Show an ad over header. AMP

We're at a "history-curving" moment on climate change

Like the curve of Earth we can’t see from the ground, we’re on a curve in history thatwe won’t fully recognize until decades in the future.

Driving the news: The inauguration of President Biden completes an economic and political consensus that climate change is an urgent threat the world should aggressively address. Whether this consensus produces action remains deeply uncertain.

The big picture: Sometimes history is recognized instantly, like the Capitol insurrection or the pandemic. Because climate change is inherently gradual, history happens so subtly thatwe may miss it in a world gripped by faster-moving crises.

I asked Daniel Yergin, an energy expert famous for writing a Pulitzer Prize-winning book about the history of oil, how he thinks historians in 2050 will look back on this time for energy and climate change.

  • “History curving,” answered Yergin, whose consulting firm, IHS Markit, has traditionally been most focused on the oil and gas sector but whose fastest growing business today focuses on climate change.
  • 2050 is a common benchmark year by which climate change progress is measured. It’s a generation away for us humans, but a blip for our planet.

Flashback: This historical curve began with the Paris Climate Agreement in 2015, which prompted investors, corporations, the public and politicians to prioritize the problem.

  • Those shifts cemented the curve in history, despite President Trump vowing in 2017 to withdraw America.
  • Biden, who officially announced on his first day in officethat the U.S. is rejoining the accord, will accelerate policies and technologies that have been growing over the last six years.

By the numbers: Despite the pandemic ...

But, but, but: All this evidence indicating the world is beginning to address climate change doesn’t actually make the challenges easier. In fact, some are getting bigger and others are merely becoming clearer.

Where it stands: Oil, natural gas and coal accounted for 81% of the world's energy consumption in 1990. Thirty years later — in 2020 — that figure dropped to 80%, mainly because of the pandemic, according to the International Energy Agency.

  • For all the money flowing to cleaner energy, we have a 1% reduction in fossil-fuel consumption to show for it, and it’s questionable whetherit would have dropped at all were it not for a terrible public health crisis.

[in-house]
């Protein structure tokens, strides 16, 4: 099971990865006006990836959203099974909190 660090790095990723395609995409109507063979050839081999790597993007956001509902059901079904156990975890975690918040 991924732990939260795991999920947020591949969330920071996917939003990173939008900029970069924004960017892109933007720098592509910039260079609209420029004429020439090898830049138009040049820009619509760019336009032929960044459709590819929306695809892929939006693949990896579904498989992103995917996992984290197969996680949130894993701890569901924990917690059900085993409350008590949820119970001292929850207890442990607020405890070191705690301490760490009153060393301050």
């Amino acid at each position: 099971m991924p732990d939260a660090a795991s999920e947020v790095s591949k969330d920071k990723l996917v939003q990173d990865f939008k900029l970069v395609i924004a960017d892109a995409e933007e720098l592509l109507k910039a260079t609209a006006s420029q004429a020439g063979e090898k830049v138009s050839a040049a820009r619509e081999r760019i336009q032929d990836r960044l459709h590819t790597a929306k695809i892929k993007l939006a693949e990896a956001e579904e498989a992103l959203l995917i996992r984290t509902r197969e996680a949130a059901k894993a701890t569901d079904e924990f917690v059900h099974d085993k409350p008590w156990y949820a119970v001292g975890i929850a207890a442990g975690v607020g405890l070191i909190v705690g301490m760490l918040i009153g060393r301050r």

• This percentage hasn’t dropped more because of, among other reasons, growing energy demand in rapidly expanding economies like India.

The challenges are many and overlapping. Let’s look at two foundational ones: Politics and technology.

Politics: To say we live in a polarizing democracy would be an understatement after recent events. Political polarization makes everything harder, but especially climate change, whose impacts are long-term and diffuse and whose solutions are unevenly distributed and uncharted.

  • Jason Grumet, president of the Bipartisan Policy Center, a centrist think tank, compares the failures around the eventually successful moon launch to that of Solyndra, a solar manufacturer that got a federal loan guarantee in the Obama administration and then went bankrupt.
  • “Three astronauts burned to death on the launch pad. And we went forward. A solar company defaulted on its loans, and a nation melted down,” Grumet said. “The tolerance for failure in our current political system is very low, and success requires taking some big risks.”

Technology: Let’s get back to 2050. Both the U.S. under Biden and the European Union are setting goals that their economies will emit, on net, zero greenhouse gases within 30 years. New research shows just how daunting this is.

  • “Today, there are no cement plants that bury their emissions underground, and there are no facilities sustainably producing hydrogen, a clean-burning fuel,” writes the NYT about a recent Princeton study. “By the mid-2020s, several such plants would need to be operating to prepare for wider deployment.”
  • For Europe to meet its target, "per capita emissions will have to decline to the level of India, where the per capita income is about $2,000 a year, compared to Europe’s $38,000,” Yergin writes in his new book “The New Map: Energy, Climate, and the Clash of Nations.”
  • The only way to close this gap without lowering standards of living is with new technologies widely deployed.

The bottom line: We’re on the curve, but we don’t know its destination.